My daughter refused to go to school for a year and for our family there was no simple quick- fix solution.
I have listened to people say it's the parent's fault and that ‘tough love’ is needed; a view often held by school staff themselves. And I suspect there might be more talk like this as the community and educators digest the findings of the Senate inquiry into the national trend of school refusal and related matters. I am here to tell you no matter how good your parenting skills – you cannot force an anxious child to be mentally well enough to make it to the classroom.
Life experience has painfully taught me that school refusal from children experiencing anxiety is not a choice, and getting anxious children back into the classroom can be a complex, gut-wrenching, long-haul journey.
Data from the Australian Curriculum Assessment and Reporting authority tells us that high numbers of children are struggling to attend school due to anxiety about re-engaging in the classroom after pandemic lockdowns and school closures. But the reality is that regular school attendance was in decline prior to the pandemic, according to the Productivity Commission’s Review of the National School Reform Agreement interim report.
When my daughter fell sick with anxiety and Obsessive Compulsive Disorder (OCD) several years ago, she was unable to attend school, desperately missing her friends, classes and extra-curricular activities and utterly shattered. She wanted to be at school, and I wanted her to attend, but anxiety doesn’t care how much a parent pleads, cajoles or implores.
I left paid work to care for her and we bounced around the fragmented mental health system for months until she had the right practitioner and treatment. I also sought professional help, and thankfully found a mental health care nurse who expertly coached me on how to help my child.
Every morning I would wake my beautiful girl and she would valiantly try. We both used the safe, evidenced-based strategies we’d been taught in an atmosphere of love and hope. Despite tremendous effort to face her greatest fears, some days she didn’t make it to school, some days she was late, some days she attended only to call me a few hours later in distress and ask me to pick her up. Yet some days she succeeded.
Some teachers were immediately supportive, others were willing to engage, but sadly others chose to harshly judge a situation that they clearly didn’t understand.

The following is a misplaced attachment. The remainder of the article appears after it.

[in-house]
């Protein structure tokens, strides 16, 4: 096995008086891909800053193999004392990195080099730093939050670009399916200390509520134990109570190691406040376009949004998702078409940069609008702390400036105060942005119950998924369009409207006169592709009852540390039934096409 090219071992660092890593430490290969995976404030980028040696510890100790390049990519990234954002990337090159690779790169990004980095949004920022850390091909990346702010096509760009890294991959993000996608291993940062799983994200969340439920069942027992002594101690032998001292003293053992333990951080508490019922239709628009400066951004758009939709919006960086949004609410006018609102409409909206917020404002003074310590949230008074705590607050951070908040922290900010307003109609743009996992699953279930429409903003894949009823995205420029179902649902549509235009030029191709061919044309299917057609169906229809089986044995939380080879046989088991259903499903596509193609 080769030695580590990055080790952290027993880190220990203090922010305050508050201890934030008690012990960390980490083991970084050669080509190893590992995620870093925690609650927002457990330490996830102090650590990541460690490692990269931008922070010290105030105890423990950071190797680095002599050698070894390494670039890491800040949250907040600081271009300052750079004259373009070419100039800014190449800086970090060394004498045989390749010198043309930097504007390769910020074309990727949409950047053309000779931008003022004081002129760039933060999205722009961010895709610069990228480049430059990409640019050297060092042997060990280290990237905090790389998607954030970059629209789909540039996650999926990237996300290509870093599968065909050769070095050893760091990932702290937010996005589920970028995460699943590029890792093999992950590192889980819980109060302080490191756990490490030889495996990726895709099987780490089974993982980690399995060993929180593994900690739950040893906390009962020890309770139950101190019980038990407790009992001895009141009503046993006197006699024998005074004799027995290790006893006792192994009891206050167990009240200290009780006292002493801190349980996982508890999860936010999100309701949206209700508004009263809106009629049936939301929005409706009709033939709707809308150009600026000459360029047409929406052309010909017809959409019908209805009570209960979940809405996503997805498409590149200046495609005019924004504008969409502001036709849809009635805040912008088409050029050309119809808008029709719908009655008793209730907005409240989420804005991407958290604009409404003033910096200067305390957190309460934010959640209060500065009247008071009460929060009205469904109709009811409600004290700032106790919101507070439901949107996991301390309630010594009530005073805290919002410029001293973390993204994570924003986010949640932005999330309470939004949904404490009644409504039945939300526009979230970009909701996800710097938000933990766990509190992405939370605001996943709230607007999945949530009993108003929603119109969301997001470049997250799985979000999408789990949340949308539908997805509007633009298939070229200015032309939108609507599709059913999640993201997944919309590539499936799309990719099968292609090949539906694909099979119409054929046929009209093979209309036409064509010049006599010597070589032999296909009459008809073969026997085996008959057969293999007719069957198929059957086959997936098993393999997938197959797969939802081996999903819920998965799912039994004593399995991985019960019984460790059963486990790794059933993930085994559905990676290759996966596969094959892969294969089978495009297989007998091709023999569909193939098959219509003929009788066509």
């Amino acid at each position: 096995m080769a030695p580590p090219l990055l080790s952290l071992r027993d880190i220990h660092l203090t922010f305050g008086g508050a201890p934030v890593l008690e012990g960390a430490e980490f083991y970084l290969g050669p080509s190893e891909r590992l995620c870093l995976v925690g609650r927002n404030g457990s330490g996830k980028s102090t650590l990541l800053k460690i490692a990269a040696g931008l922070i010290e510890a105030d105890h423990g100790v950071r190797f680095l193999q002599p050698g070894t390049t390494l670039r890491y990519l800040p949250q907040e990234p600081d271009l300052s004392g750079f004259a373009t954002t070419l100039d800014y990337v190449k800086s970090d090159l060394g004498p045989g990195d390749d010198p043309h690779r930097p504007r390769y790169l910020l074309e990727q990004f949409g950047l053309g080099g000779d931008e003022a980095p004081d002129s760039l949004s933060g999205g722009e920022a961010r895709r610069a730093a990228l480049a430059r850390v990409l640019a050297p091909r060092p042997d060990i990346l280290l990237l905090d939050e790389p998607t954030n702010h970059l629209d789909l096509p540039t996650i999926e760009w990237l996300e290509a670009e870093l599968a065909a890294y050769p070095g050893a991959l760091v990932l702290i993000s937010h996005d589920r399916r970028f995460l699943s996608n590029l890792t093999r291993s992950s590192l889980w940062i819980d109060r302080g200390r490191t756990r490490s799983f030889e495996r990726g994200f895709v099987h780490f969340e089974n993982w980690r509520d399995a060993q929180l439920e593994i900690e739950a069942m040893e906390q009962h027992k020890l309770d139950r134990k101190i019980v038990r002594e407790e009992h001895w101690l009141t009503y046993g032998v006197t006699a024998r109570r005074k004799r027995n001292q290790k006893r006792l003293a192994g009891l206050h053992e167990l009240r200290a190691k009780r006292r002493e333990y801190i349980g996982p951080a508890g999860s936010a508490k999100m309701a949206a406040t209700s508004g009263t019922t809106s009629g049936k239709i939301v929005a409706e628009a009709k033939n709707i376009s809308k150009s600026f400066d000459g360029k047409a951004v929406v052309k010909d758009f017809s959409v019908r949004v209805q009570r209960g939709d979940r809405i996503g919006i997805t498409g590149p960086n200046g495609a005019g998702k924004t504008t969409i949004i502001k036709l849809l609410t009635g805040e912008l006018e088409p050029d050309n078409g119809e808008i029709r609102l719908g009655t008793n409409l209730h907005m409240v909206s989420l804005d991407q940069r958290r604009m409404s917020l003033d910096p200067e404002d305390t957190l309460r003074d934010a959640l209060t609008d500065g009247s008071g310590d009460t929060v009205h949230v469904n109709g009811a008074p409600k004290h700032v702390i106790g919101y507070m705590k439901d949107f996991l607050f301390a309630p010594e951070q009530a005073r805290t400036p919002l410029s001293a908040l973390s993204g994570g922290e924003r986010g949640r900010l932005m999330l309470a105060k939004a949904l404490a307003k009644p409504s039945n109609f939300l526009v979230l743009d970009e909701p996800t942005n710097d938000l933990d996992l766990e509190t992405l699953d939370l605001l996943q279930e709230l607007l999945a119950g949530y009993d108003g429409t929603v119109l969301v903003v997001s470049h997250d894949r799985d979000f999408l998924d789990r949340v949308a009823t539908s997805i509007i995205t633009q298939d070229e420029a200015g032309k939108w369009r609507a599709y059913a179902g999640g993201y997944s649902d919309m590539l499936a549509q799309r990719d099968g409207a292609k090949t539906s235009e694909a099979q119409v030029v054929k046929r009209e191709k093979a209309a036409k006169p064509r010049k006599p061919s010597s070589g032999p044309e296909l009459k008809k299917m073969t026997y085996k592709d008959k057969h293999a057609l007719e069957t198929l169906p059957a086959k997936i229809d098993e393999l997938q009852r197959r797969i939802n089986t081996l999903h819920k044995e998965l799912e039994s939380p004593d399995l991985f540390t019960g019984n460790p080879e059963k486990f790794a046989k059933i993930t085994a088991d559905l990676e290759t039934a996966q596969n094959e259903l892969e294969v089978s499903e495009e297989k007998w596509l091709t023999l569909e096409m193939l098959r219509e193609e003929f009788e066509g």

We ploughed on like this for about a year until regular school attendance was re-established, and then managed recurring bouts of illness throughout the remaining several years of her secondary school education. Unfortunately, I had to fight many battles to ensure my daughter could access her education on a level playing field with her non-anxious peers.
It didn’t need to be so hard.
I encourage every school to consider joining Beyond Blue’s Be You program as a starting point for improvement. Launched in 2018, Be You is designed to support early learning services and schools to develop positive, inclusive and resilient learning communities where everyone—children, young people, teachers and families—can achieve their best possible mental health. It can specifically help teachers to intervene early and respond to school refusal.
My daughter’s graduation day was pure joy, and when her university acceptance arrived everything seemed to have finally fallen into place. My daughter was one of the lucky ones.
But our brave new ‘living with COVID’ world isn’t all it’s cracked up to be for many people and the mental health system is failing to meet high post-pandemic community demand, continuing to be unable to provide treatment for both children and adults where and when they need it. The system is at its worst performance in regional and remote areas. Costs for patients and their families have ballooned, particularly following the reduction by half in Better Access Medicare-subsidised appointments.
As long as the system languishes in desperate need of reform like this, not only will children refuse to attend school due to anxiety, but everyone with a mental health condition and their families will pay a hefty price. Please, bring on long-awaited Federal Government reform.
Lisa Corrigan is a community representative volunteering with Beyond Blue and a Lived Experience Advisor at the Royal Children’s Hospital